Mrs. Sappleton is bored with Framton Nuttel from the beginning. He is just someone she is obligated to entertain because of some very tenuous connection with his sister dating back four years. They have nothing in common to talk about. He talks about his ailments, while she "rattled on cheerfully about the shooting and the scarcity of birds, and the prospects for duck in the winter." Framton cannot talk about that subject because he knows nothing about it and because he thinks his hostess is insane.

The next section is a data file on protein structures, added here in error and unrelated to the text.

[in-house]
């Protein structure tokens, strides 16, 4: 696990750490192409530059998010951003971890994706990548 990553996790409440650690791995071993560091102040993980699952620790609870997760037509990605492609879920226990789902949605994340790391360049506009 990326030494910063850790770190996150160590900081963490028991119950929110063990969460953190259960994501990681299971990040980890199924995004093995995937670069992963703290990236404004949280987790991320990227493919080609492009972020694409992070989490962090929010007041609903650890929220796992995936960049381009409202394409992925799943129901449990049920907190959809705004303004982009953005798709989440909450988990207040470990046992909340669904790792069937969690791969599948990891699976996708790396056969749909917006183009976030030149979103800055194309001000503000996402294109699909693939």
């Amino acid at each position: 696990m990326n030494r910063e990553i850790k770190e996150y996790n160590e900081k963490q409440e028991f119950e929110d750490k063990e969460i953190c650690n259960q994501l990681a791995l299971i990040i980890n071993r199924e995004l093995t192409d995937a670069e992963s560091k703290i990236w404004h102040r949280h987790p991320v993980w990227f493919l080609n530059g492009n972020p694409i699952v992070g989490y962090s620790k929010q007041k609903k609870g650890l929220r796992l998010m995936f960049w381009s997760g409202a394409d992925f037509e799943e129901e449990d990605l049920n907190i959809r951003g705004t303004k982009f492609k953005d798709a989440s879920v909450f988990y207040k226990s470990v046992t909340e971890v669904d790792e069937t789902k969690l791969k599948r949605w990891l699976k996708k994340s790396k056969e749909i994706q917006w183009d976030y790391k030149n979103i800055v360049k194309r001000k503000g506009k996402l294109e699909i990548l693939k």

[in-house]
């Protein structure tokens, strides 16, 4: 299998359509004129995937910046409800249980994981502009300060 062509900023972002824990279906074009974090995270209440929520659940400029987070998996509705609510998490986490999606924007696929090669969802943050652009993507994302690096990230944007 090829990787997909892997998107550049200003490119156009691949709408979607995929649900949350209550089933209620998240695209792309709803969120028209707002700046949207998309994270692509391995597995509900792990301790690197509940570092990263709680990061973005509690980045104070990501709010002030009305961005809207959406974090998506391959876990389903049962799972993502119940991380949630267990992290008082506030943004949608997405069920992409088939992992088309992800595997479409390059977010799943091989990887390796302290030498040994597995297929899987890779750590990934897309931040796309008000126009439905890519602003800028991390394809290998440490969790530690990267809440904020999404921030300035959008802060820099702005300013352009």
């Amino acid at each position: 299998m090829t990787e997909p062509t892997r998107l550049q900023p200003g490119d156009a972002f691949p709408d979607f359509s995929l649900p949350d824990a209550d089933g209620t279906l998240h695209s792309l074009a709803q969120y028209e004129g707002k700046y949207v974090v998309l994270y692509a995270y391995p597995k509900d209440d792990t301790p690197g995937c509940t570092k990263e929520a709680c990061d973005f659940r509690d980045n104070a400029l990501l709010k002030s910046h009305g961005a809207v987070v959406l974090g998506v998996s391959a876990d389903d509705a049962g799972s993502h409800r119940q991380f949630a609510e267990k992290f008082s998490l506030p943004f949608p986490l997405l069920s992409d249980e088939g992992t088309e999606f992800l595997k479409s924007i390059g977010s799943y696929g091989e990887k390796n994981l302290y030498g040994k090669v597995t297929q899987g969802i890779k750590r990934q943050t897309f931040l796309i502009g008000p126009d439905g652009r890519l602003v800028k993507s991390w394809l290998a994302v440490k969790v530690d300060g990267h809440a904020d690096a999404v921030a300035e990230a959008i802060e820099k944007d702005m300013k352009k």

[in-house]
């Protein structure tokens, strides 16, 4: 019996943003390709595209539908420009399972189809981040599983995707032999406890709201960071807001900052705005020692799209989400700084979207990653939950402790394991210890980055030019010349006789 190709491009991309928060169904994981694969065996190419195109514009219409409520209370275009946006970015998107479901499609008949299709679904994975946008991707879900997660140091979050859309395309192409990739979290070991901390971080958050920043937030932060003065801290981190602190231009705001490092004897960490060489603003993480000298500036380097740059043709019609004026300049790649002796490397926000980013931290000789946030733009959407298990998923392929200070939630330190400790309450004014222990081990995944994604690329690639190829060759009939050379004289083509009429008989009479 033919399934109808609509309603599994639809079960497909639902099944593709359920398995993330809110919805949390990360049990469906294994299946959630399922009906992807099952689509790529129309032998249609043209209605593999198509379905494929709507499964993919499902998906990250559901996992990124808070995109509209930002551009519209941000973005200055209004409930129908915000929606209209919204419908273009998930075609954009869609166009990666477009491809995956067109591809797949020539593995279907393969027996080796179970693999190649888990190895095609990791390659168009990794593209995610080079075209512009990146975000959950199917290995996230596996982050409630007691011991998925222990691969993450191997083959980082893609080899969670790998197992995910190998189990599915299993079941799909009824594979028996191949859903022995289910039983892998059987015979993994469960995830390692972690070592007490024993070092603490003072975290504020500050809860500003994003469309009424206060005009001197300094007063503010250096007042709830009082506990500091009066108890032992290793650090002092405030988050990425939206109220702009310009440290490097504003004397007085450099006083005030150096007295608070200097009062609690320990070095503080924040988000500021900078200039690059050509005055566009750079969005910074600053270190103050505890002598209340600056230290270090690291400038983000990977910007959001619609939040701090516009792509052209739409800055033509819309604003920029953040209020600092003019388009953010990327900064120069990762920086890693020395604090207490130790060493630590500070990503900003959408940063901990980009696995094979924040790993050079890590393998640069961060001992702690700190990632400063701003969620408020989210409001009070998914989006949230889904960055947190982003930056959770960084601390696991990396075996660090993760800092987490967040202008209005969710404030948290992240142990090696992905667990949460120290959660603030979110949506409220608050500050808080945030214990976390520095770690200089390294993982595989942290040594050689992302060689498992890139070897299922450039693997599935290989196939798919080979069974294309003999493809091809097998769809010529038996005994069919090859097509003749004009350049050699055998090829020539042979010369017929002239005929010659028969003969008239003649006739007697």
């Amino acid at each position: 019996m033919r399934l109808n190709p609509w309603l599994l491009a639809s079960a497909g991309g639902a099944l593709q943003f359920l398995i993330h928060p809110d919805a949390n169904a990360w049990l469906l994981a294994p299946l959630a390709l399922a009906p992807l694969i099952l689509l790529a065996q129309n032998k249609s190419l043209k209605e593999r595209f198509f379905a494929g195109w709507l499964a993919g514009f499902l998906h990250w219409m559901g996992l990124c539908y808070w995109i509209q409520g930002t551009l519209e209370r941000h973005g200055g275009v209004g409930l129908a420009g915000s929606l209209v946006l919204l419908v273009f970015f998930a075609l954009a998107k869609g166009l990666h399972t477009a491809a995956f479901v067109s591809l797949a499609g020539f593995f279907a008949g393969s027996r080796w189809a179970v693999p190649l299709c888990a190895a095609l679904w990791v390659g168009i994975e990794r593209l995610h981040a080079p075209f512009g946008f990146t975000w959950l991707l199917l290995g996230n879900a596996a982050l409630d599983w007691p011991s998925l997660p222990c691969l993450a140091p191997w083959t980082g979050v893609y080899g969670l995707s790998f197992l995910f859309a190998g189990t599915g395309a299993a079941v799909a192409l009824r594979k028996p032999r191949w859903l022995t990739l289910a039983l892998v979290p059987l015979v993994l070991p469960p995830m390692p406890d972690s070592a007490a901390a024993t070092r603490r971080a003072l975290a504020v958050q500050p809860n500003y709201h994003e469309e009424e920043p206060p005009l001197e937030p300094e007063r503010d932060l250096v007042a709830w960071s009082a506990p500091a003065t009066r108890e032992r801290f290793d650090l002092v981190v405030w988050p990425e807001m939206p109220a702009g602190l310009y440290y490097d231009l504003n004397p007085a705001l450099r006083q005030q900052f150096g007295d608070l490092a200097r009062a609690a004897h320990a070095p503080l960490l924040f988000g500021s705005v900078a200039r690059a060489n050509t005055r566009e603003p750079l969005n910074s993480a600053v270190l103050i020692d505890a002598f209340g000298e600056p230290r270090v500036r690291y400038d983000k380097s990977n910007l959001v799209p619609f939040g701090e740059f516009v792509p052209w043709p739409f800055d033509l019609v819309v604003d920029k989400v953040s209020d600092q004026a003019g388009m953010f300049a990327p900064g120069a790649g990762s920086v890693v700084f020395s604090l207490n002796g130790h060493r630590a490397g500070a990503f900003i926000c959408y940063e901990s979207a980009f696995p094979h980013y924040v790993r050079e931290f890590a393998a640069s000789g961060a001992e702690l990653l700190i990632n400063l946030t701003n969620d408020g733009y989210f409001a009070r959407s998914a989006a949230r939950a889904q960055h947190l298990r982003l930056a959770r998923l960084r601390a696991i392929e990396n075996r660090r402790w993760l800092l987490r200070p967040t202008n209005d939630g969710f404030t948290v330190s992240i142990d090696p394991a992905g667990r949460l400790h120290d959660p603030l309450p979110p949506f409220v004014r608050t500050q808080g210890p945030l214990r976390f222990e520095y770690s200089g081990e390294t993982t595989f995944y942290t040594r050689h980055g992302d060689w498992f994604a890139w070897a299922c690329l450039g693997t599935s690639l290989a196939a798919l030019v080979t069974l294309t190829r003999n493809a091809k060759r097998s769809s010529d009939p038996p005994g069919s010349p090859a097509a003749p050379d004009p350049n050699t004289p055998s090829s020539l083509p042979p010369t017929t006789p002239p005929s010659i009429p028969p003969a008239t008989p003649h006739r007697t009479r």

Probably what happened was that his sister, who stayed at the rectory, asked the minister to introduce him to a few local people, so Mrs. Sappleton is obliging the minister and may not even remember Framton's sister. Furthermore, Framton is an inhibited, boring person. At the end of the story she says: "...could only talk about his diseases." No doubt Vera makes up her ghost story because she finds Framton boring and would like to shake him up a little. We can't help liking the mischievous Vera. She is not old enough to tolerate the kind of boredom that her aunt has had to accept as part of the obligations and proprieties of upper-middle-class domestic life in the country.